Life of a Brave: Alumni Spotlight with Joseph Griffin, Class of ’75
by Oscar Aranda
Joseph Michael Griffin first stepped foot on the St. John Bosco campus 50 years ago in 1971, where he found a home within the Brave community.
After working as a teacher for ten years, Mr. Griffin, or to many on campus, Coach Griffin, returned to campus in order to teach religious studies and to coach football in August of 1990. He joined the Bosco teaching staff together with Mr. Linares and Mr. Antonelli. Mr. Griffin is the religious department lead and is also a part of the freshman football coaching staff. In his 32 years as Bosco he has also served as vice-principal, CYM twice. He was the varsity football offensive coordinator for three years and the head freshmen football coach for several years.
Mr. Griffin always felt welcomed at Bosco and felt as if it was a second home. He was a quieter kid in high school and while not excelling in academics and sports, still felt very welcomed at Bosco. Though a lot of the campus has changed, for Mr. Griffin, the environment of the school has remained the same.
“There really are not many differences. We always had a diverse student community in those days,” said Mr. Griffin.
One of the only differences that Mr. Griffin has witnessed that the number of Salesians, priests and brothers that were on campus was much greater back then. Not only were there more salesians, priests and brothers, but there were no female teachers as well.
Though Mr. Griffin’s original plans were not to be a teacher, his aspirations to teach came much later. Though it may not have been in his initial plans, Mr. Griffin has proven to be an excellent teacher and a key piece to the Bosco community. He was able to achieve his goals through some of what Bosco was able to provide for him while he was in high school.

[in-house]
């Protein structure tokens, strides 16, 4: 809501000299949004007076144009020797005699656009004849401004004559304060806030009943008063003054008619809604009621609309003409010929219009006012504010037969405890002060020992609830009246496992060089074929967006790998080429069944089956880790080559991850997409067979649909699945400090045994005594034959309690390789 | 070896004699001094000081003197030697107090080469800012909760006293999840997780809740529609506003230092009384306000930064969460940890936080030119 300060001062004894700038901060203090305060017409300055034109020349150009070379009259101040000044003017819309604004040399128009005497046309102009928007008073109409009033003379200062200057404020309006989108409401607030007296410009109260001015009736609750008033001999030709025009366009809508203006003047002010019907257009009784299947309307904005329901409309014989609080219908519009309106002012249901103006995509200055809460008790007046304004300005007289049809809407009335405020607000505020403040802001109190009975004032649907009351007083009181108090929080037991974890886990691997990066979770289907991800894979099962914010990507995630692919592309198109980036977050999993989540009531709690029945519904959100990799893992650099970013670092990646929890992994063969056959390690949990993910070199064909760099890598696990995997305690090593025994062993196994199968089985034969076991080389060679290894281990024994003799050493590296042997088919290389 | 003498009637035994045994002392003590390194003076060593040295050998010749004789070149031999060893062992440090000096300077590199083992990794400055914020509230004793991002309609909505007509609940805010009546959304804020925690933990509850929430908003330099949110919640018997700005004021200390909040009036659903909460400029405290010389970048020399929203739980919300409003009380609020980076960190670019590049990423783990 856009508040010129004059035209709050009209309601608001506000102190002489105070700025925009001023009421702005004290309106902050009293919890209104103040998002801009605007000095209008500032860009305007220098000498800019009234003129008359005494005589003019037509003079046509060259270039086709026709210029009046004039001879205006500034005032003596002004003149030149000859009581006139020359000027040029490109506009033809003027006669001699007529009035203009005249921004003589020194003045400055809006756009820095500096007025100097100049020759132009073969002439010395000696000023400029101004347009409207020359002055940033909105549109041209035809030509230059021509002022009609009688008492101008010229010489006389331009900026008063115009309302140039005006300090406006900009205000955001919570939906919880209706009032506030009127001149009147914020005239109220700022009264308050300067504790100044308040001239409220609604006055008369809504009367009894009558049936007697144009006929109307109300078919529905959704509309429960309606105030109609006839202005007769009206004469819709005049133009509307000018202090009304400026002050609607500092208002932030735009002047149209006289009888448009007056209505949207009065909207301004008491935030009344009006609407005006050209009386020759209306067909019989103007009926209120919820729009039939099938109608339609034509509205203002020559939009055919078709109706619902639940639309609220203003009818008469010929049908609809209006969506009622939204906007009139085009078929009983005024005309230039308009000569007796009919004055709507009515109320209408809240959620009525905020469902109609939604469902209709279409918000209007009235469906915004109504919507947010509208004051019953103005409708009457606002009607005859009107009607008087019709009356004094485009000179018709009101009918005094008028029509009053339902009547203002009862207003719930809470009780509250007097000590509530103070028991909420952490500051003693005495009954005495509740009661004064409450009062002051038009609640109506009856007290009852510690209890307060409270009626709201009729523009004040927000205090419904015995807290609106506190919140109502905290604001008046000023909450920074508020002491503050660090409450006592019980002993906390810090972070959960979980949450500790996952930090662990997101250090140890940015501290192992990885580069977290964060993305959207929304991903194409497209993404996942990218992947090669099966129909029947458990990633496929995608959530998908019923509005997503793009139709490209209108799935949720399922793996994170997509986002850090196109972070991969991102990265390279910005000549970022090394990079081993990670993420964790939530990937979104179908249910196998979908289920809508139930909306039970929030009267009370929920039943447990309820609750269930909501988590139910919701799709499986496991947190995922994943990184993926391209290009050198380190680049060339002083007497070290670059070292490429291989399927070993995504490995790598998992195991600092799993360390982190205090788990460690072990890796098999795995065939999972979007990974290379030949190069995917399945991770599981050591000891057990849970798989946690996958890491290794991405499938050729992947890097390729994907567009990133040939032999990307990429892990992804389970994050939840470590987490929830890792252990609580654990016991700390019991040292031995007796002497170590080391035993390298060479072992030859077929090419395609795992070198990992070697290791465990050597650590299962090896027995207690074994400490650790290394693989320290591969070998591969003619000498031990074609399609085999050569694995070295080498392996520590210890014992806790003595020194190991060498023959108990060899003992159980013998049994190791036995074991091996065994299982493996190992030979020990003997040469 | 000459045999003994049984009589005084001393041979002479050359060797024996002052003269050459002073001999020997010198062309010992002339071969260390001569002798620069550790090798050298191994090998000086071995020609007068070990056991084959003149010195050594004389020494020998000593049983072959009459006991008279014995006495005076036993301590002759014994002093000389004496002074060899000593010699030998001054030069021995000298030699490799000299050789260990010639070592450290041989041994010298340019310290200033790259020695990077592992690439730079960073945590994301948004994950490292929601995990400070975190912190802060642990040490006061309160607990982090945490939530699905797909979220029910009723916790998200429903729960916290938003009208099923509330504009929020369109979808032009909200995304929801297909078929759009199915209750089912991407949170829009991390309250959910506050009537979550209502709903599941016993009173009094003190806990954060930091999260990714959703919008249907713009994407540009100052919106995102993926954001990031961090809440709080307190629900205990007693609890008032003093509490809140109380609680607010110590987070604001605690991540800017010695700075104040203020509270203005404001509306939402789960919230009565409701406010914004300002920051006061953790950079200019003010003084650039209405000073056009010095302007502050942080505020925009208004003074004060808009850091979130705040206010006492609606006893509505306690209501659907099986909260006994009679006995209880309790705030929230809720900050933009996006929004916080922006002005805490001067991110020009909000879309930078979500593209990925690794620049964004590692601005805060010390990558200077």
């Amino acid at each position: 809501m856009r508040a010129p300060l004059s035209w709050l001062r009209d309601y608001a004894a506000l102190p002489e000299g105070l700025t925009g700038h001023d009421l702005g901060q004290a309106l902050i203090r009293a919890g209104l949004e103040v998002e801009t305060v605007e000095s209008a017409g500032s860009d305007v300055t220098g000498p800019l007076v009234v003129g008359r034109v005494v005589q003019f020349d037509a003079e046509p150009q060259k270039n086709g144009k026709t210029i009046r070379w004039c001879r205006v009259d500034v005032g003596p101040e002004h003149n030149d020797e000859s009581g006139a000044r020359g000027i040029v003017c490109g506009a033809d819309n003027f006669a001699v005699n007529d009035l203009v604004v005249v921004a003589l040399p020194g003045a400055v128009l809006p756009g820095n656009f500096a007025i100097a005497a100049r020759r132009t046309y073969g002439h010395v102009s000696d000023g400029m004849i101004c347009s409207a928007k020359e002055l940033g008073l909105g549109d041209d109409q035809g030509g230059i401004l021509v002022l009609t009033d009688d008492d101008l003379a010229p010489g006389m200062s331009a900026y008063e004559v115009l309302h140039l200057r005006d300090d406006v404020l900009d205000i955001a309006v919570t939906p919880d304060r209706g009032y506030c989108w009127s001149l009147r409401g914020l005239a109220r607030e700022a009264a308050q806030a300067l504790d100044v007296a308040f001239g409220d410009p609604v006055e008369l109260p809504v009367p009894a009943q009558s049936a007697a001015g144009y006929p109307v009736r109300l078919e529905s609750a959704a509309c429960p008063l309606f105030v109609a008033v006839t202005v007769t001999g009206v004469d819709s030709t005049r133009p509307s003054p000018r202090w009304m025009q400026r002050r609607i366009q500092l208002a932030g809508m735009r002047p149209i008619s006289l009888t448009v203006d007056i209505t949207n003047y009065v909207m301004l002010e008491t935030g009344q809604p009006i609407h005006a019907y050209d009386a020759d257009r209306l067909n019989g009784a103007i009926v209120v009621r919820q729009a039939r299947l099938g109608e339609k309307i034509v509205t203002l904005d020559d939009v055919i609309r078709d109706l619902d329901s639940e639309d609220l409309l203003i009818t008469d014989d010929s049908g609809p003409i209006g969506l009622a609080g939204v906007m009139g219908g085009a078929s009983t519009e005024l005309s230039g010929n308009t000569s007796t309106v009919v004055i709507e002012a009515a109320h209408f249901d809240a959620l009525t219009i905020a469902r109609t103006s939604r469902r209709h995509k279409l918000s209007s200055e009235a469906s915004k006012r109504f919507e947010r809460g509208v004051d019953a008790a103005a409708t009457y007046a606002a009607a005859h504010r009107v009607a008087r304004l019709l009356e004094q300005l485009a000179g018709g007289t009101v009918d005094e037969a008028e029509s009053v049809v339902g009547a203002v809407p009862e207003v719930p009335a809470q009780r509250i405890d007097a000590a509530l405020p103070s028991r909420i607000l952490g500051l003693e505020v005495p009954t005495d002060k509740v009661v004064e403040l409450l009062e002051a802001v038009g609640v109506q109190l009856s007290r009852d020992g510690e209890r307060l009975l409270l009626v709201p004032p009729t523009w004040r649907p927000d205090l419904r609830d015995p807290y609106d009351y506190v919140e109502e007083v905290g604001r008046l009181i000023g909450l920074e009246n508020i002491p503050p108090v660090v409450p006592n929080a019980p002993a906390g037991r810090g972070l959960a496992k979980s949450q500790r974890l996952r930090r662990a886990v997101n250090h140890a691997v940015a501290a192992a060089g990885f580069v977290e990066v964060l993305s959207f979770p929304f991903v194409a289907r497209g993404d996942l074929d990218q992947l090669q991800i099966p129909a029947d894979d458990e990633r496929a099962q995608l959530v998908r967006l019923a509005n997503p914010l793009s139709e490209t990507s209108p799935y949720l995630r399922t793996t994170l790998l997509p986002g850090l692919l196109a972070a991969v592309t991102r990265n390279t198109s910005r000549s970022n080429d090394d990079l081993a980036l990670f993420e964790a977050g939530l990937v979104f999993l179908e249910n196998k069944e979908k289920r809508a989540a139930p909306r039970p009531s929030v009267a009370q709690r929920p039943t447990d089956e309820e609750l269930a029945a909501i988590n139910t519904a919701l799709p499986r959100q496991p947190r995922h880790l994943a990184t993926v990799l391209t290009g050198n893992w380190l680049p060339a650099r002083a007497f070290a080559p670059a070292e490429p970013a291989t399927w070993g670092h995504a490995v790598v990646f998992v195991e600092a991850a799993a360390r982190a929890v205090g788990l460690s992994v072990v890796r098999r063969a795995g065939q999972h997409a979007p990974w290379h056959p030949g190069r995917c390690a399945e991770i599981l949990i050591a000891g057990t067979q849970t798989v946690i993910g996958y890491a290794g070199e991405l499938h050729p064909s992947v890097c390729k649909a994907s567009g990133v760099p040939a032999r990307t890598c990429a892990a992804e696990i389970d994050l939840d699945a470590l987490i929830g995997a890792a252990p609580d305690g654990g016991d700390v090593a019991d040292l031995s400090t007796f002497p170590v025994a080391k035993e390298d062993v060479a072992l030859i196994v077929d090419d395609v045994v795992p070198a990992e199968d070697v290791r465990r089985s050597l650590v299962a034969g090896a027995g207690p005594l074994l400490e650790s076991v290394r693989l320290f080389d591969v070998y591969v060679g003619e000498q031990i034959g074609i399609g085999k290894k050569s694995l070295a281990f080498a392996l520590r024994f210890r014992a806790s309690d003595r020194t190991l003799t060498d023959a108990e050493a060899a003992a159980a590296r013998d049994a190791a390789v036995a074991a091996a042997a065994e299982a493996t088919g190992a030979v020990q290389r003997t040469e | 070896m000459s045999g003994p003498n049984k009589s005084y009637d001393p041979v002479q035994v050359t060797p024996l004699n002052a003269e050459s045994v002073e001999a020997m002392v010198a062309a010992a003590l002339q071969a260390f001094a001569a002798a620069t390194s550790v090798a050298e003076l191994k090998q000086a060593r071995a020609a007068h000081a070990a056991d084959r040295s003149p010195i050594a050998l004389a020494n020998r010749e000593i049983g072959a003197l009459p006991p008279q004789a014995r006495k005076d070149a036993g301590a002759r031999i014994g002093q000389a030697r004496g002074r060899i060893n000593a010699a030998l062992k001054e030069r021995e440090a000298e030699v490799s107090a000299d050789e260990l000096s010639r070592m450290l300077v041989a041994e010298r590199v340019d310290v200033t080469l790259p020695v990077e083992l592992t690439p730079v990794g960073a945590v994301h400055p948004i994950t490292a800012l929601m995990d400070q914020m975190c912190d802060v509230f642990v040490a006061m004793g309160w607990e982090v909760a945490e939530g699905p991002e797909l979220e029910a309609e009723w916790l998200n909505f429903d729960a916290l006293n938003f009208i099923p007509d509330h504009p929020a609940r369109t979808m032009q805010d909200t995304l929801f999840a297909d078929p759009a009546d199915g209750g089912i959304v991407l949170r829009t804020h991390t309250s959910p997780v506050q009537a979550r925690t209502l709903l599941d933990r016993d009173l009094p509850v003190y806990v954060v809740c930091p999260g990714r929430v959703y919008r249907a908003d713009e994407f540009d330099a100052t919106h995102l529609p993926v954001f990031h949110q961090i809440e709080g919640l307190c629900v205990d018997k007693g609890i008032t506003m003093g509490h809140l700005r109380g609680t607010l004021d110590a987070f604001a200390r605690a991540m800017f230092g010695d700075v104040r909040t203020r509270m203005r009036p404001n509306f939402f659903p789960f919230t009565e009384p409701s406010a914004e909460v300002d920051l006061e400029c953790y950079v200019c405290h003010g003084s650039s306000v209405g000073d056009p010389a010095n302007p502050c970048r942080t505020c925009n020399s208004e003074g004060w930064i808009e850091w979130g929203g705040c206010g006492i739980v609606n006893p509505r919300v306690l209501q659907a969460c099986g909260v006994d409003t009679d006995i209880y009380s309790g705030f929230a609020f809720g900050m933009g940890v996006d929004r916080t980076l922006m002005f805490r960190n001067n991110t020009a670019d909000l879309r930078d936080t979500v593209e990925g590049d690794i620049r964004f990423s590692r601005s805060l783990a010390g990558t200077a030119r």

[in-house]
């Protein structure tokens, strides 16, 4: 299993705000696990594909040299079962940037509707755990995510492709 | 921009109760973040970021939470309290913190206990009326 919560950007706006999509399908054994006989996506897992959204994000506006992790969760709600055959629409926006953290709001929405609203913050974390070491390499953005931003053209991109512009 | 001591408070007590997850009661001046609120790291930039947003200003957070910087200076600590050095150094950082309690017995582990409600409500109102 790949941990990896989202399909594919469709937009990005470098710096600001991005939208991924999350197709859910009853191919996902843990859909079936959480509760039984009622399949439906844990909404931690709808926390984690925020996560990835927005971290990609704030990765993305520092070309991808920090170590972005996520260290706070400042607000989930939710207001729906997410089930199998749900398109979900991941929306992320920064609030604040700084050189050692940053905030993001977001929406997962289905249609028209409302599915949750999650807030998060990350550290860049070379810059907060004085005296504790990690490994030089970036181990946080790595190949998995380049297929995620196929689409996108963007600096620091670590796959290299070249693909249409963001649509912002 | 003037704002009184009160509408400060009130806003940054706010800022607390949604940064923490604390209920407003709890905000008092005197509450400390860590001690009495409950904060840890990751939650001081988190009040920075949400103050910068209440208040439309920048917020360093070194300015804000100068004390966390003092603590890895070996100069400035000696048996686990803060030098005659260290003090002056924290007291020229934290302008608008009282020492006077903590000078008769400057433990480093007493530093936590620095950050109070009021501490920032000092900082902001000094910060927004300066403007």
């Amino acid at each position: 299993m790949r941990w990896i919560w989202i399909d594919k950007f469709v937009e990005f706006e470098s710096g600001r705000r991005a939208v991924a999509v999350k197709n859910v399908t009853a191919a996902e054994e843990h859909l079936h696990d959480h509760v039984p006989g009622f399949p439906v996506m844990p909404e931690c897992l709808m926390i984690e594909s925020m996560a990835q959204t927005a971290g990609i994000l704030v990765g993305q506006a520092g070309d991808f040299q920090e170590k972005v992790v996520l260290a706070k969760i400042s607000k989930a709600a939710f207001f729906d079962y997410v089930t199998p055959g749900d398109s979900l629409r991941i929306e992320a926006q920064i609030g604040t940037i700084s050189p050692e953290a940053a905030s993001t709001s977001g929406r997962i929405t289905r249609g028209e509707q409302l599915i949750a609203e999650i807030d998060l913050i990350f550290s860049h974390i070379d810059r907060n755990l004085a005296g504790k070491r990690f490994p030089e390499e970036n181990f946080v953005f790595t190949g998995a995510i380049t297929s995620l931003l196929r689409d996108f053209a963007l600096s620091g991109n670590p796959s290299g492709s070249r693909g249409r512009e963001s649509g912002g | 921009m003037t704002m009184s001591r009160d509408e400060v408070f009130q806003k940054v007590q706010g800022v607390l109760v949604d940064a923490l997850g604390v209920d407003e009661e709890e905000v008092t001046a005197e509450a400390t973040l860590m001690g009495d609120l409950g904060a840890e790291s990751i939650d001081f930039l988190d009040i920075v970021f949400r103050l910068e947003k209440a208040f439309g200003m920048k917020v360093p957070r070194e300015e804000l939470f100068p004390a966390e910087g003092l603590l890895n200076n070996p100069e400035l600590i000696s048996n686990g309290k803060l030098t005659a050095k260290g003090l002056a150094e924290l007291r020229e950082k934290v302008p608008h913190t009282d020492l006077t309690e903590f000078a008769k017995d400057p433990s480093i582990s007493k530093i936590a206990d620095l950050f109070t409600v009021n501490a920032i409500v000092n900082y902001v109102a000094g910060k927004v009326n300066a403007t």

“Bosco gave me a nurturing place to grow up as an adolescent to feel welcomed and supported,” said Mr. Griffin.
A new familiar face on campus is Bosco’s Principal, Dr. Kris Anderson. Dr. Anderson attended Bosco from 2000 to 2004. He was involved in the prestigious Bosco football program, where he was coached by Mr. Griffin during his time on the freshman football team. Dr. Anderson was able to prosper in the football program as he began as a backup offensive line man on the Gold team, until he became a starter his senior year winning league and earning himself a scholarship to the University of Idaho.
“With his mentorship and continuing to push me to be better, by the time I was a sophomore, I started on the sophomore team and was a two year starter,” said Dr. Anderson.
Dr. Anderson feels that Mr. Griffin’s qualities as a mentor for football and teaching are what helped him grow as a football player and person overall.
“His example of commitment and drive had a big impact on me,” said Dr. Anderson.
Mr. Griffin coached Dr. Anderson his freshman year and mentioned that he was a very hard worker and very dependable. Mr. Griffin was also his teacher mentor in 2009 and is now his fellow colleague. Dr. Anderson accredits Mr. Griffin for how his relationship changed from coach and athlete to colleague. This is due to Mr. Griffin’s experience in the teaching realm, in the sense that he has seen it all.
Mr. Griffin gives this advice to current Bosco Braves and that is to start taking academics seriously during your “high school days.”